People in a car carry signs reading Black and Brown Unity and Stronger Together in front of Pasadena City Hall

Activists participate in a peace rally in front of Pasadena City Hall in December in response to the rise in violent crime.

(Genaro Molina/Los Angeles Times)

San Rafael Elementary is in a predominantly white and affluent area, according to Census Reporter, an independent organization that collects and simplifies data from the US Census Bureau.

In the audio of footage captured by a security guard’s body camera, Ramirez can be heard hurling powerful comments about the school’s neighbors. In one instance, he used sexist slurs against a white neighbor and parent at his school. In another, he used a derogatory term about Mexicans.

Ramirez also described the simmering tensions with local residents. He recalled a neighbor laying her hands on him and imitating her finger pounding on his chest while complaining about a parent at school.

“I may be the only Mexican in your life who doesn’t work for you, so be careful how you talk to me,” Ramirez told the woman.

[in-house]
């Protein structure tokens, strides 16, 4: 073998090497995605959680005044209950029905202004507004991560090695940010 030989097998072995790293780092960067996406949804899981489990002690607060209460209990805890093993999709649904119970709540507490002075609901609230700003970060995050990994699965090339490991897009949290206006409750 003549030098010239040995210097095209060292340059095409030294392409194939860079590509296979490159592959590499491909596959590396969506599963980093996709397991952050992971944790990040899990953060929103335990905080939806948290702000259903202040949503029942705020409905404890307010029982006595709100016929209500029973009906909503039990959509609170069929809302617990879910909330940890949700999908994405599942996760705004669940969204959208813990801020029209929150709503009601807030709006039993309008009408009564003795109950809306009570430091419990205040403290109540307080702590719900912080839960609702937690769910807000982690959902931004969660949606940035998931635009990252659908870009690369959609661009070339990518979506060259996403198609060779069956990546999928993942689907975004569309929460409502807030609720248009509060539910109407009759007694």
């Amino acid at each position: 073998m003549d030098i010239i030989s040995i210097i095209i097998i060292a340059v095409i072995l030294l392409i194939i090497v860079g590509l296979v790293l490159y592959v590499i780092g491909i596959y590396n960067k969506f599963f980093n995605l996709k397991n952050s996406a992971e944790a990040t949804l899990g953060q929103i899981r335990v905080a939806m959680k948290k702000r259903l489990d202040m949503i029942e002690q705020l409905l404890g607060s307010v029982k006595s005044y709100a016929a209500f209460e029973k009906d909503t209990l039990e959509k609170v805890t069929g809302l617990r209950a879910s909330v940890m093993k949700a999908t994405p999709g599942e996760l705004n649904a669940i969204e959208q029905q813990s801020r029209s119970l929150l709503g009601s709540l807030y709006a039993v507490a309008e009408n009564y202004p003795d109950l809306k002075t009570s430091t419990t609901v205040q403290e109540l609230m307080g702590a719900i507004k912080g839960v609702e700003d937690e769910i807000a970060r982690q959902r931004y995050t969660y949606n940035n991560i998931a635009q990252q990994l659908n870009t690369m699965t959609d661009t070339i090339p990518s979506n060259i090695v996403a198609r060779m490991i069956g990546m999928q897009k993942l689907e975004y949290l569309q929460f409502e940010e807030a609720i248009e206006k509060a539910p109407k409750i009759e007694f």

In his letter to his school community, Ramirez said he received a call Sunday morning from officials wanting to confirm his guardian’s identity. He said that while driving to school, the janitor called officers and described to them that they had “these big assault rifles and rubber bullet pistols.” His employee was deeply shocked, he wrote.

The city said the guns carried by the police are non-lethal and use a foam bullet.

Ramirez described in his letter how he felt scared for his employee, “confused and hurt” – feelings he said stemmed from his own experiences of gun violence and police harassment growing up in Paramount.

He was also touched by what he saw as an injustice to the school administrator and the school community, he said.

Ramirez apologized for allowing “my feelings and my fear to get the better of me.”

“It is my responsibility to make amends and I have every intention of doing so,” Ramirez wrote.

Nathan Solis, a Times contributor, contributed to this report. Pasadena principal under fire for remarks after custodian is detained